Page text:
Destroyers and Preservers
CAPTIVES OFTEN enslave conquerors with their culture. The sack of cities precedes their renaissance. The barbarian at the gate becomes the builder of the temple. The Dark Ages of Europe ruined and translated classical arts to later centuries, the desert tribes of Islam became the heirs of the Hellenes, even the later rulers of the predatory Mongols became princes and patrons of the practices of peace. As Shelley urged the West Wind:
Wild Spirit, which art moving everywhere;
Destroyer and preserver; hear, oh hear!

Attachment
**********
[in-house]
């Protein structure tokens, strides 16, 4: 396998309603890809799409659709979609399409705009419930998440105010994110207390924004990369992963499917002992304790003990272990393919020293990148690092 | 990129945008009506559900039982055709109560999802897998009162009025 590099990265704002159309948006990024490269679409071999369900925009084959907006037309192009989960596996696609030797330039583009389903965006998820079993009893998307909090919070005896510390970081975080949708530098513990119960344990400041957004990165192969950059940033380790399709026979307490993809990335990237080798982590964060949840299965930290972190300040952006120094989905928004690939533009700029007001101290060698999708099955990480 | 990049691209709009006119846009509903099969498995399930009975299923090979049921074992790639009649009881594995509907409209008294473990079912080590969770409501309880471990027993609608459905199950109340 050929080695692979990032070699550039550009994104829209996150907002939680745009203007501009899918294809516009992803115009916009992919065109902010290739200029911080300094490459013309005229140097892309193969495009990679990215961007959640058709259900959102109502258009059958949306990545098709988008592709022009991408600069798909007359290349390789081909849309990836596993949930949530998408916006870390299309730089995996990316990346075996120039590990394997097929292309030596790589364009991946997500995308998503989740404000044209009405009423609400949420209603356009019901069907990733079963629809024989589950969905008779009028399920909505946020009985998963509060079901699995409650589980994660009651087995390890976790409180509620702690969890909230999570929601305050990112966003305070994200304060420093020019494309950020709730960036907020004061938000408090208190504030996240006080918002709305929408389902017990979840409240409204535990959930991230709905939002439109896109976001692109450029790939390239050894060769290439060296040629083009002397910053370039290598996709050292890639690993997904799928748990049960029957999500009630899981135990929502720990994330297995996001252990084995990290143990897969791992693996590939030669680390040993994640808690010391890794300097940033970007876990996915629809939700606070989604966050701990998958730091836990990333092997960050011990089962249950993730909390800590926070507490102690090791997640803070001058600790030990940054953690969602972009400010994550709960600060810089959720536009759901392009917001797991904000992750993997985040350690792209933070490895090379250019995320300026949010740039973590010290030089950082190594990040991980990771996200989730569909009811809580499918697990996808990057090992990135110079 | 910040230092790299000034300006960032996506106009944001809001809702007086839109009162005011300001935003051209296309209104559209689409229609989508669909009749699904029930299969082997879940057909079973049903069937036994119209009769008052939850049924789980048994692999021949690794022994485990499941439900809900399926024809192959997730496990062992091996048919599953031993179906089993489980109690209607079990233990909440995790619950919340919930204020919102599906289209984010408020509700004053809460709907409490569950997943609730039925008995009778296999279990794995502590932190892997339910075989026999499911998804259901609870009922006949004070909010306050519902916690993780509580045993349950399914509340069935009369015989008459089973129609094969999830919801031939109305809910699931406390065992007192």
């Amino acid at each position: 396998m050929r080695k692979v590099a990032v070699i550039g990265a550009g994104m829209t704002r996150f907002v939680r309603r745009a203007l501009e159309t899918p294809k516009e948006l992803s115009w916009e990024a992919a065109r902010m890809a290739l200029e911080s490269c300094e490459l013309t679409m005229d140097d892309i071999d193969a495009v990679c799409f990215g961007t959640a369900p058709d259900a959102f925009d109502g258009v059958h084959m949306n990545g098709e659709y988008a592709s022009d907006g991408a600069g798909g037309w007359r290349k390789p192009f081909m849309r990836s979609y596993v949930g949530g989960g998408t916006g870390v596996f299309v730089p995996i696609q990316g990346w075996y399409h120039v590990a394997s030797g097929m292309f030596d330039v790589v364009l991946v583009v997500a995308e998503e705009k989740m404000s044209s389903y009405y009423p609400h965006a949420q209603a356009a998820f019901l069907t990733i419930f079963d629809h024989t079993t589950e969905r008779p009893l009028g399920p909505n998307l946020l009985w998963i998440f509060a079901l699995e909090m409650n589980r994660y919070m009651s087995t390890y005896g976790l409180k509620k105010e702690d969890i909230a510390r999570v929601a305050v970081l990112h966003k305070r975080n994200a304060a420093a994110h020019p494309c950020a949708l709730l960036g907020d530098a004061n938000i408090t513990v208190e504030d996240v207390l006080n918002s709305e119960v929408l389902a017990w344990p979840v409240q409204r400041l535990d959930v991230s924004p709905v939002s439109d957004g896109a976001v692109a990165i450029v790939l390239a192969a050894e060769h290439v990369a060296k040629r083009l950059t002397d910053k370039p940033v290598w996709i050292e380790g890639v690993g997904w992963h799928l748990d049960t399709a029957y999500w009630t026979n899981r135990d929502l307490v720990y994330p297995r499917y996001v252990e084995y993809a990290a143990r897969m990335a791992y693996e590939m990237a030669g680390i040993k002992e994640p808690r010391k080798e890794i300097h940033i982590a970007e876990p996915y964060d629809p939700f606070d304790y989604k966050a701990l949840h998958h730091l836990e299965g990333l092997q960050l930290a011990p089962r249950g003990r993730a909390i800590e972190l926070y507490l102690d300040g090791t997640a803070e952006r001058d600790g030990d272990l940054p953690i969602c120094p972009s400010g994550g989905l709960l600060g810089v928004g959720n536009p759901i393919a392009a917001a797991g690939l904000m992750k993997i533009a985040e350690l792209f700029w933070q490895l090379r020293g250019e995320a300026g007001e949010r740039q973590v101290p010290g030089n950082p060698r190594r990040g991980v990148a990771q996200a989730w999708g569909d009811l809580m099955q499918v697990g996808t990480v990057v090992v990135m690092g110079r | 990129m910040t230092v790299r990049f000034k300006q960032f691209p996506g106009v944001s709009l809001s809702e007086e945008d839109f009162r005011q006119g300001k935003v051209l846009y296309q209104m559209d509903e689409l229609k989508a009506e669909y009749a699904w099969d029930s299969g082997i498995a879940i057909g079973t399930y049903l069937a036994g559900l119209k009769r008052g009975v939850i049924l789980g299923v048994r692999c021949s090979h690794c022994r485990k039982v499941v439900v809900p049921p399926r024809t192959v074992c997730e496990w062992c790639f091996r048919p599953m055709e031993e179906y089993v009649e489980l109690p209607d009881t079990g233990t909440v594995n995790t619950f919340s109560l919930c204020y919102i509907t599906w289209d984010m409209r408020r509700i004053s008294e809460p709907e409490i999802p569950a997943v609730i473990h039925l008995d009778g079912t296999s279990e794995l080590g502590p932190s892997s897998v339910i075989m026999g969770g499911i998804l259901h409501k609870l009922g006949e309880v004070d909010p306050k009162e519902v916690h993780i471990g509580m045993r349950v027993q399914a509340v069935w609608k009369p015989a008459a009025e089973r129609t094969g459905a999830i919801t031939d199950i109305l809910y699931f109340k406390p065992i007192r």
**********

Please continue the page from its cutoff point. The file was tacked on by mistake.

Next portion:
While Byzantium formed a Roman empire of the east, its rulers tried to return to the western Mediterranean. At Ravenna, the mosaics celebrating God the Father and the Byzantine emperors reached their apogee. Beneath the dome of San Vitale, springing on arches from its octagonal base, the imperial couple, Justinian and Theodora, stand golden between heaven and earth, offering the chalice to their dependent courtiers as intermediaries and givers and arbiters of the divine to the human. The later Ostrogothic and Lombard conquerors of Ravenna approved such a royal role between God and man: the mosaics were respected. King Theodoric the Great's mausoleum honoured classical architecture with its wide arches and cupola, while its spare ornamentation introduced the austere style of Germanic goldsmiths. But as the letters of his civil servant Cassiodorus state, Rome itself had been sacked and was being despoiled of its treasures by war and theft carried out by its remaining citizens. 'If there were any reverence in human nature,